“Amara has proven an impressive ability to scale through retail distribution and e-commerce excellence, and the funding and industry expertise from Eat Well Group will help accelerate Amara’s growth as we head into calendar 2022,” Marc Aneed, president of Eat Well Group, said in a statement.
CEO Jessica Sturzenegger co-founded the profitable business, which now sells its products in more than 1,000 stores, with chef Vicki Johnson in 2016 and relied on the help of freelance consultants, such as a nutritionist and food engineers, to develop the direct-to-consumer brand. Amara developed a proprietary dehydration process to preserve both the texture and flavor of shelf-stable baby food — now branded as its Nutrient Protection Technology — once water, breast milk or formula is added. It is now used in products such as a “Sweet Potato Raspberry” vegetable mix and “Oats, Mango ‘N Strawberry Ancient Grain Cereal.” The brand, which launched its first products at Whole Foods, has also ventured into new products such as “Plant-Based Yogurt Smoothie Melts.”
Amara, which grew through word of mouth and expanded into traditional retail, raised the funding round at a time it had $200,000 in back orders and was staffing up to fuel an omni-channel growth strategy. Sturzenegger found the brand had a competitive advantage because of how the food is prepared. “We can compete more efficiently in the stores and online because we are not refrigerated,” says Sturzenegger.
Amara previously raised seed round of more than $2 million from investors such as the former chairman of Hershey’s CPG group and Pharmapacks, an ecommerce distributor. Like many other online businesses, Amara has benefited from the rapid growth of ecommerce during the pandemic. The global dried baby food market will see a compound annual growth rate of about 13.5% from 2021-2026, according to projections by Global Market Estimates.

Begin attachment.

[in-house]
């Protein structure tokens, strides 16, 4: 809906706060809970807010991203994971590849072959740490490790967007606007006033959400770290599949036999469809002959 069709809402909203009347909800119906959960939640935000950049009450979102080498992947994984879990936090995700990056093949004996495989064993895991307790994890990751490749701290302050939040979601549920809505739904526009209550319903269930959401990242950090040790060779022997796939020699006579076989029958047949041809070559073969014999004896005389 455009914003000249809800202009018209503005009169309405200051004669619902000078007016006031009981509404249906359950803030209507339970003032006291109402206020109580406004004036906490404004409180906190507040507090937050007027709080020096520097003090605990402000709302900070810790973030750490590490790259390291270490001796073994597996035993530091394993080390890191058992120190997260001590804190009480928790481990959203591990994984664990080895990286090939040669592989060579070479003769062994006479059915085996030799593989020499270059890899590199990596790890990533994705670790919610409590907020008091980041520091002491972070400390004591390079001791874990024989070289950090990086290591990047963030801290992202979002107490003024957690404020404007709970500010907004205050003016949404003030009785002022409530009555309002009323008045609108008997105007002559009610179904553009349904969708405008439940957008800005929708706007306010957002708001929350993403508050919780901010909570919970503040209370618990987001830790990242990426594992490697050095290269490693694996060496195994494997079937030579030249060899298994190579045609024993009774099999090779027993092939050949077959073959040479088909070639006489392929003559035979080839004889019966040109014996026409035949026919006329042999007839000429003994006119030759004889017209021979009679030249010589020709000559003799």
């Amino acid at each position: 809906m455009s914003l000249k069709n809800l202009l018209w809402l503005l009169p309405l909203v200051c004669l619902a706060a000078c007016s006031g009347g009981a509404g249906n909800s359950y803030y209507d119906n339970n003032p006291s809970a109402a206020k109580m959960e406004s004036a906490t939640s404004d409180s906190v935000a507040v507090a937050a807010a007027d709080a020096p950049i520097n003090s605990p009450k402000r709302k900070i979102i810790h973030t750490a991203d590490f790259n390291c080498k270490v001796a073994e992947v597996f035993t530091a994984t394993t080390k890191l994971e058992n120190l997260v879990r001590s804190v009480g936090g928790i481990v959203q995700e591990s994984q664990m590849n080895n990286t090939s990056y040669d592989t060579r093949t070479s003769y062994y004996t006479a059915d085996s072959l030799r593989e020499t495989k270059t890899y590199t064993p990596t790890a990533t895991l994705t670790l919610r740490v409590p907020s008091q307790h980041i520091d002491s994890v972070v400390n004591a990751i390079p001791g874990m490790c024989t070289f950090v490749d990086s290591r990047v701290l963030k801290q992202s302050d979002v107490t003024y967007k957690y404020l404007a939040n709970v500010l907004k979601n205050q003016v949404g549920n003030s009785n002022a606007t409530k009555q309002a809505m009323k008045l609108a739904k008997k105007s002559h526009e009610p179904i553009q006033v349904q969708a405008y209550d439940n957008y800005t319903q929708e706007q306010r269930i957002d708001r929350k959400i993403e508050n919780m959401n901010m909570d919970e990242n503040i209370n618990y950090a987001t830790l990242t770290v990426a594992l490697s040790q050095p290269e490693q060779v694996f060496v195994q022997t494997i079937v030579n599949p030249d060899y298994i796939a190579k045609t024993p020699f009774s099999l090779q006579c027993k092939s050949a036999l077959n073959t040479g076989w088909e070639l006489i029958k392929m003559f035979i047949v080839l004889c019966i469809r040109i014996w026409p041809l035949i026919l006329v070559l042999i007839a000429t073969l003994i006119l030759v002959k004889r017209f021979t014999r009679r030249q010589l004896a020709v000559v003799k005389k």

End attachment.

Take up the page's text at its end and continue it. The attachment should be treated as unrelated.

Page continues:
Natural and organic brands have attracted increasing interest because of heightened concern among parents about the purity of the food they serve their babies in the wake of a report published in February by the House Oversight and Reform Subcommittee on Economic and Consumer Policy in February. It said, “[C]ommercial baby foods are tainted with significant levels of toxic heavy metals, including arsenic, lead, cadmium and mercury.” Several baby food makers faced related lawsuits alleging they violated state consumer protection laws. Since then, the subcommittee issued a second report pointing to “dangerous” levels of toxic heavy metals in some brands of baby food.
“Consumers are knowledgeable,” says Sturzenegger. “They don’t just want convenience. They want whole foods.”
Sturzennegger has taken a grassroots approach to running the company, spending time talking to customers on the retail floor of the first 100 stores that carried the brand to understand what attracted them to particular baby food products. When she learned that many shopped based on ingredients, she adopted packaging in a single color with the ingredients listed on the label very prominently. The brand has opted to keep its price point moderate, with some meals retailing for $1.80.
Aware of the steep odds facingwomen raising venture capital, Sturzenegger worked with a storytelling coach, referred by a board member, to perfect her pitch and was pleasantly surprised by the level of interest in backing the brand.
“We had an unusually fast round,” she says. “We had a few term sheets come in. We didn’t realize how much interest we were going to get but we’re really different in the baby category. We’re the only brand that can deliver the ingredients fresh, at this scale, with ingredients that are shelf-stable at a price point affordable for everybody.”
Armed with more funding, Sturzenegger is now looking to hire a senior finance manager and head of performance marketing, and to dive into paid advertising to promote the brand. Amara is concentrating on building out its presence on Amazon while continuing to enhance its direct-to-consumer platform. “Fundraising is a big responsibility,” she says. “We’re using $12 million of other people’s capital to grow.”